Keywords: renewable energy region, 100% renewable energy self sufficiency region, Upper Austria Region, renewable energy in Upper Austria Region.
Upper Austria Region is located in the Northern part of Austria, the capital city is Linz. It is bordered by Bavaria and Czech Republic. With area 12,000 km2 and number of inhabitants 1.4 Mio, it consists of 15 districts and 445 municipalities (Figure 1). It is a highly industrialized region and a leading of technology and export region in Austria.
Renewable Energy Development
Renewable energy development in the Upper Austria Region is motivated by special interest of the Upper Austria Greens to a turn in energy policy and a desire to reach the Kyoto-Goals in correlation with climate change policy. Based on that aspiration, in February 2005, Upper Austria Climate Pact was signed by NGOs and the regional government. This pact contains commitment together to make Upper Austria Region become a model region in climate protection.
- 100% of the space heat (including hot water) and electricity come from renewable sources by 2030.
- By 2030: 3,000,000 m2 solar collectors (2,100,00 kWth), equalling 2.2 m2/inhabitant and about 25% heat comes from solar thermal.
- By 2010: 1,000,000 m2 solar collectors.
Currently, renewable energy sources accounts for 33% of total primary energy.
An Upper Australia objective (resolved in October 10th, 2007), green energy turn means:
- to the year 2030: CO2 emission up to 65%.
- up to the year 2030: complete exit from the use of oil and coal during warming and generation of current.
- energy efficiency and energy conservation.
- Additional regional employment of more than 10,800 persons up to 2009.
- Focus on research projects.
- Rate of unemployment is only 3%.
Climate Pact – CornerstonesSigned in February 2005 between NGOs and the regional government, with the aim to become a model region in climate protection. There are seven cornerstones in the climate pact. Following are cornerstones related to renewable energy:
- Phasing out of fossil fuels for heat production.
- Energy turn to green electricity.
- Energy efficiency: Upper Austria agreed to the Energy Efficiency guideline of the European Union as the first European Union.
Energy Action Plan
1994 – 1999:
- 30 % renewable energy (hydro, wood biomass, solar)
- Energy consumption in new housing reduced by 30%
- 15,000 jobs
2000 – 2010:
- Double biomass & solar: wood biomass 13 % (2007)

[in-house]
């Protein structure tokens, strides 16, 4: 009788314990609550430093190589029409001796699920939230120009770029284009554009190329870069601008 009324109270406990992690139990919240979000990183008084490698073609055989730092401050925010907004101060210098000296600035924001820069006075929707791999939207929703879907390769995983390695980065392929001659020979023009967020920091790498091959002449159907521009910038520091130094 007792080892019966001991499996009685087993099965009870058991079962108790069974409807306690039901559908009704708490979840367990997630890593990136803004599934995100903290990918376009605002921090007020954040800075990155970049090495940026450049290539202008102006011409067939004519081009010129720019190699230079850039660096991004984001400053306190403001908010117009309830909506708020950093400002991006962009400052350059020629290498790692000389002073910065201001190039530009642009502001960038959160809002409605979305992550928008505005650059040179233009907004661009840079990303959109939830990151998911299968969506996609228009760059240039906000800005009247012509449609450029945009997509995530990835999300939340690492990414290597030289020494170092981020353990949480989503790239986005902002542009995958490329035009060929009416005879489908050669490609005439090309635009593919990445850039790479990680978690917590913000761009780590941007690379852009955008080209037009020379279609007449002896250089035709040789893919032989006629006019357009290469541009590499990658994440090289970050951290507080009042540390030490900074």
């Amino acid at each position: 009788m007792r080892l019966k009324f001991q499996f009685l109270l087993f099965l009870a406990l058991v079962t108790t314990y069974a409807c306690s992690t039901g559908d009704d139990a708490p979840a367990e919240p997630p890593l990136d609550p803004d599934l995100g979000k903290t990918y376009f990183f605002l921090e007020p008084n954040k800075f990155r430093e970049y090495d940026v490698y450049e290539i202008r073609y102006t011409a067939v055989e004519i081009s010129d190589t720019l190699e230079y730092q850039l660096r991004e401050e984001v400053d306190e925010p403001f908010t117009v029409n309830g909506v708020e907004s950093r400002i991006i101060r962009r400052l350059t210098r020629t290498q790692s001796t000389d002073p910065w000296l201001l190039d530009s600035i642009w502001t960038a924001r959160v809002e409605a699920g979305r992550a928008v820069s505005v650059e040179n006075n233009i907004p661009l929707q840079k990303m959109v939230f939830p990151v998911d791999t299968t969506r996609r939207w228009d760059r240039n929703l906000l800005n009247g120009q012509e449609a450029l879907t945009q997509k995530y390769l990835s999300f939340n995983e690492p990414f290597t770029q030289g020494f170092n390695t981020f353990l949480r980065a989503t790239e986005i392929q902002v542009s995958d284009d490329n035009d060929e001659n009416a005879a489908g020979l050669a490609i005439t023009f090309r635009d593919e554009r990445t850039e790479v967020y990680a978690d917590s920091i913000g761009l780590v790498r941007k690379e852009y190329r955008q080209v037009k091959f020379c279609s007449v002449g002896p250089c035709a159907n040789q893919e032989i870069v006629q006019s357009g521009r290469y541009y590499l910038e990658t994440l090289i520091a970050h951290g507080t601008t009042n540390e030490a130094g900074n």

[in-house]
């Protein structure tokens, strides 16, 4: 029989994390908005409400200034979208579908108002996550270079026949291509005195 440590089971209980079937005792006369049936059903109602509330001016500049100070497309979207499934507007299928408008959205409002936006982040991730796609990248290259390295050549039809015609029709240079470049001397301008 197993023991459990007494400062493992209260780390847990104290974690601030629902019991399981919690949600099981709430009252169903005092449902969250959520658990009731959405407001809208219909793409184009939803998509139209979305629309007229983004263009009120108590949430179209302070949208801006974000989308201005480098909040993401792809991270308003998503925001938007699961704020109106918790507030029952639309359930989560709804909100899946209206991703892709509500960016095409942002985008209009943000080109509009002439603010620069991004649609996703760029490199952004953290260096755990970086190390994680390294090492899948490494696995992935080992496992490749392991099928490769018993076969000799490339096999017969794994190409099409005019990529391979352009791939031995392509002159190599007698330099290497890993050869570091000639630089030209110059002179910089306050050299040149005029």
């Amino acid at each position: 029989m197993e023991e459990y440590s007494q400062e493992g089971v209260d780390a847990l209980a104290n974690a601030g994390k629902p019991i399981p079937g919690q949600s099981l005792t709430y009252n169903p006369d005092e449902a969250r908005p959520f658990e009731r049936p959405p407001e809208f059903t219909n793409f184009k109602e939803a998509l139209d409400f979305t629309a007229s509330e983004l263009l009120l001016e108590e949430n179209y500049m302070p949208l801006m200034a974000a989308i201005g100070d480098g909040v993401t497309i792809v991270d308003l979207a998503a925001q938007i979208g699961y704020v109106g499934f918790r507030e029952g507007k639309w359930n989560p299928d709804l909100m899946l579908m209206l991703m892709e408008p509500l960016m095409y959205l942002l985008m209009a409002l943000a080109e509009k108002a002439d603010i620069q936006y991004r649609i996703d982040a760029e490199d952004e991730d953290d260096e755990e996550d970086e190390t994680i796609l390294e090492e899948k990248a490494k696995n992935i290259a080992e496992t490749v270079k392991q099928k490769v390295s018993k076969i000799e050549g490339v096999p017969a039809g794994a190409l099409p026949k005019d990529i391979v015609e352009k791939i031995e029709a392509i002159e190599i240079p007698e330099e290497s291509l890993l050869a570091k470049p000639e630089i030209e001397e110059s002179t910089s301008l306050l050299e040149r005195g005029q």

- 1% energy saving/year
- 1.5% energy savings in the public sector/year
2010 – 2030:
- 100 % space heating & electricity from renewable energy
- Reduction of heat demand by 39%
- Decreasing 65% CO2 emissions
- Reduction of heat demand by 39 %
- Covering 100 % of space heating and electricity form renewable sources
Energy Efficiency Program:
- Related to “Energy Service Directive”
- 1% energy saving/year
- 1.5% for the public sector
The regional government of Upper Austria committed itself to sustainable energy production and use by developing a comprehensive energy policy framework:
- Energy 21 program, 2000-2010, aimed at doubling the biomass and solar energy use.
- Energy Efficiency program, 2004-2010, aimed at achieving a 1% annual energy saving in the region and increasing energy efficiency for public buildings by 1.5% every year.
- By 2030, Upper Austria will cover 100% of its space heat and electricity demand from renewable energy sources.
Three pillars of sustainable energy strategy in Upper Austria Region are:
- Legal measures
- Financial measures
- Information activities
The Oekoenergie-Cluster (OEC)
OEC is a network of renewable energy & energy efficiency companies in Upper Austria. The aim of this cluster is to foster innovation and competitiveness of green energy businesses and to contribute to a positive market trend in the field of sustainable energy production and use. There are about 150 partner companies. Main areas of co-operation are information and communication, training, co-operation and technology focus area, research and development, export, marketing and PR. Since 2000, managed by O.Oe. Energiesparverband. The main business fields are biomass heating, solar heating, and energy efficient buildings. Turnover of OEC is around 2.2 billion US $ with 4,500 employees and export share more than 50%.
The O.Ö. Energiesparverband – the Energy Agency of Upper Austria
This energy agency of Upper Austria was set up by the regional government in 1991. The O.Ö. Energiesparverband is a key institution for independent energy advice in Upper Austria.
The agency promotes energy efficiency, renewable energy sources and innovative energy technologies.